June 16, 2005

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Hong Kong is considered one of the best places to work in Asia for helpers, partly because of the strict contract and labour laws that govern their employment. But the theory does not translate to practice. There has been a massive shift towards employment of Indonesian helpers instead of Filipinas, partly because employers can get away with paying Indonesians far less than the minimum wage without fear. Now let's contrast two articles in today's newspapers.

The Standard says cheated employees 'will have to blow the whistle' if they've been cheated on salaries by their employers, and testify if they want redress, otherwise the Government won't help them. The article is concerned with Government contractors but the same applies for domestic helpers. For proof, let's turn to a staggering case reported in the SCMP:

A Labour Department suggestion that a domestic helper who complained about harassment, death threats and abuse by her employer should be less sensitive and focus on her work has been described as "hopeless" by a judge... Under discussion was a Labour Department reply to a five-page hand-written letter sent by Ms Aquino detailing the extensive abuse she said she was suffering at the hands of her employers, Betty So Mei-ngor and her husband, Leung To-kwong.

In the letter, dated December 7, 2003, Ms Aquino alleged Mr Leung wanted to kill her, that he and his daughters had tortured her, and that he was demanding $40,000 from her because their dog had got onto the sofa. She claimed Ms So constantly yelled at and belittled her, fined her, withheld money and threatened her with violence.

Project officer Kwok Fu-ming from the department's Tuen Mun branch office replied on Christmas Eve that year. "Do you think you should be so sensitive to the insulting words exhibited by the employers," he wrote after saying the contents of the letter had been noted. Focus on your job and reflect your feeling toward your employers' temperament. Should you need further service, approach Family Services Centres of Social Welfare Department or other non-governmental services at your district."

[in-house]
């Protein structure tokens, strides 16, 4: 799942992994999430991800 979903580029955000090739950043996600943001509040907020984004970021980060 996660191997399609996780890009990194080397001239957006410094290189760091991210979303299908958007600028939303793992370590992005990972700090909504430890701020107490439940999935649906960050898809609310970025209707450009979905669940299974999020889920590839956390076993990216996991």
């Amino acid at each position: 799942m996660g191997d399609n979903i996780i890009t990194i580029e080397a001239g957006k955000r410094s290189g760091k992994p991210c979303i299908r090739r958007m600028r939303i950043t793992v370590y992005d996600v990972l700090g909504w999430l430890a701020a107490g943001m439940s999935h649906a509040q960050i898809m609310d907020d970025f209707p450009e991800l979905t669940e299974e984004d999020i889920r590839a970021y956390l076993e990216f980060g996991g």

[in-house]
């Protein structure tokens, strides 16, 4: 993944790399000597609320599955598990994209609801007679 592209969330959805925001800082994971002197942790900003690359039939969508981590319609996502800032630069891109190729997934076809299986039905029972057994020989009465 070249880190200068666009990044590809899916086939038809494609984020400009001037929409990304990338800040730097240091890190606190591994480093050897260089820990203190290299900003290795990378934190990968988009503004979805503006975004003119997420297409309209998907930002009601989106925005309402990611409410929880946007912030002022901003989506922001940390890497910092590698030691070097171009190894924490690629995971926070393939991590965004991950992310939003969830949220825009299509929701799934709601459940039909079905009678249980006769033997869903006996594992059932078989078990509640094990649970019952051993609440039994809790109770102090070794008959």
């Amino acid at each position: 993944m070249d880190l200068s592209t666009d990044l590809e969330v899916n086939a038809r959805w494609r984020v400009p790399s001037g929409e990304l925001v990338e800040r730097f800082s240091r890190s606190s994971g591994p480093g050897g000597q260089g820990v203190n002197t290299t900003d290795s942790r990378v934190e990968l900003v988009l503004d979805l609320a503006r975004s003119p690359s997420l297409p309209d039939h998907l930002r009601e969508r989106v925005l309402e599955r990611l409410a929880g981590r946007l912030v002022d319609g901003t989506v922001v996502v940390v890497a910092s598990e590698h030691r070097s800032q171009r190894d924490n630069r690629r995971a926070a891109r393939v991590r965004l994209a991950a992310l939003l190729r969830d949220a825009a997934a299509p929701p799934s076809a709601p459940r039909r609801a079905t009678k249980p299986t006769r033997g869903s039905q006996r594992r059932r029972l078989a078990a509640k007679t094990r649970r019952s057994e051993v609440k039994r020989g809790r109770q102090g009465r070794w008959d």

Discussing whether or not to call Mr Kwok as a witness with Ms Aquino's representative, David MacKenzie-Ross, Judge To said the response was "hopeless"...Ms Aquino alleges she was sacked after the family discovered she had three deformed fingers. It is alleged that, knowing she could not sack her for having a deformity, Ms So instituted a campaign of harassment to try to get her to quit.

Ms Aquino documented the haranguings she said she received from Ms So as well as the items for which she was fined and forced to replace or pay for out of her own pocket. These included being fined $5 for eating a piece of bread and $50 for not closing the refrigerator properly.

Ms So has denied she dismissed Ms Aquino because of her disability. The hearing continues next week.

You would think the Labour Department's job is to intervene in cases like this to protect employees. You'd be wrong. Is it because of the undercurrent of racism in this city, where helpers are often considered slaves and sub-human? Is it because this city is based on protecting the big over the little in commerce? Is it because a poor city rapidly became a rich one? Is it simply incompetence from Hong Kong's "underpaid" civil servants?

Domestic helpers are taxpayers in this city, despite their low wages. They pay and average tax rate that is higher than what a person earning HK$1 million pays. There is something very, very wrong with the system.

posted by Simon on 06.16.05 at 10:42 AM in the Hong Kong category.


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